Editor's note

Americans stuck self-isolating at home are ordering more stuff delivered to their doors, including pricey big-screen televisions, cases of red wine and trendy swimsuits – purchased in the hope that we’ll eventually be able to go to the beach again. But all those packages piling up on people’s porches are a tempting target for thieves.

Criminal justice professor Ben Stickle, who noticed this so-called porch piracy trend before the coronavirus pandemic, led a team of researchers who pored over hours of YouTube videos depicting thefts in progress. Here’s what they found.

And this week we also liked articles about a timely song from Bob Dylan, lessons for today from 1854’s “Walden” and how a laugh might be just what you need right about now.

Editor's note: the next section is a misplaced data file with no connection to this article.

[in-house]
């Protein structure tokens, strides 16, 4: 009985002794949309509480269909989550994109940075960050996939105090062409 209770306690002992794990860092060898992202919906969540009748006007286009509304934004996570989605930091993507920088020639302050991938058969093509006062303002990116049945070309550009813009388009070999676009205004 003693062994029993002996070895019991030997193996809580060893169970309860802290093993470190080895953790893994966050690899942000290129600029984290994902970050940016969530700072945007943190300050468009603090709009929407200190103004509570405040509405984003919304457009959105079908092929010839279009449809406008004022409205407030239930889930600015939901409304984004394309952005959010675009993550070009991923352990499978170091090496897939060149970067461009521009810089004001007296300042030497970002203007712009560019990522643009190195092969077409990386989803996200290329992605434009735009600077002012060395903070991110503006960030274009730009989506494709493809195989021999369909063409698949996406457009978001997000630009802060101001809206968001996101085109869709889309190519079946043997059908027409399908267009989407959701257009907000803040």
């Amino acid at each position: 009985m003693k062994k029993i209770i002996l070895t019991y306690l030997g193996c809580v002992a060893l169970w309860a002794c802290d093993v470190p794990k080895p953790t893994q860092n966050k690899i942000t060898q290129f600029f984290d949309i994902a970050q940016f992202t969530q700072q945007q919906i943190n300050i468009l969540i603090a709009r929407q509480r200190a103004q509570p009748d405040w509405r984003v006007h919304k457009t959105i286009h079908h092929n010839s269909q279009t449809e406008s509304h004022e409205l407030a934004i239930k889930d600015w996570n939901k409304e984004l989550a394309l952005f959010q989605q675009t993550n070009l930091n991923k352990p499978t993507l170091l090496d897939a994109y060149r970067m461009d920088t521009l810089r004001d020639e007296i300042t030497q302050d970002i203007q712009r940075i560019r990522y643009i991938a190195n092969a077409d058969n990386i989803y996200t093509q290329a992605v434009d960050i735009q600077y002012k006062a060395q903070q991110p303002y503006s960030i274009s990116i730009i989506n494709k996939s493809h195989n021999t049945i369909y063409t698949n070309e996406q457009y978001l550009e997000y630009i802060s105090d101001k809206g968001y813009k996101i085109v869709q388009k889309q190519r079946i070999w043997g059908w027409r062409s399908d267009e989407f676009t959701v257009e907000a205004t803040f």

Bryan Keogh

Senior Editor, Economy + Business

The view from the porch. AP Photo/Robert Bumsted

Porch piracy: Here’s what we learned after watching hours of YouTube videos showing packages being pilfered from homes

Ben Stickle, Middle Tennessee State University

With home deliveries surging, more of the packages we receive may be vulnerable to 'porch pirates.' A criminal justice expert led a team to get a closer look at how these thieves operate.

Then – as now – Americans found themselves transfixed by the news. International Center of Photography

Bob Dylan brings links between JFK assassination and coronavirus into stark relief

Aniko Bodroghkozy, University of Virginia

During our current bout of collective trauma, many of our coping strategies have mimicked the ways Americans responded to the Kennedy assassination.

Walden Pond in Concord, Massachusetts. ptwo/Wikipedia

What ‘Walden’ can tell us about social distancing and focusing on life’s essentials

Robert M. Thorson, University of Connecticut

'Walden,' published in 1854, is a manual for solitude with a purpose.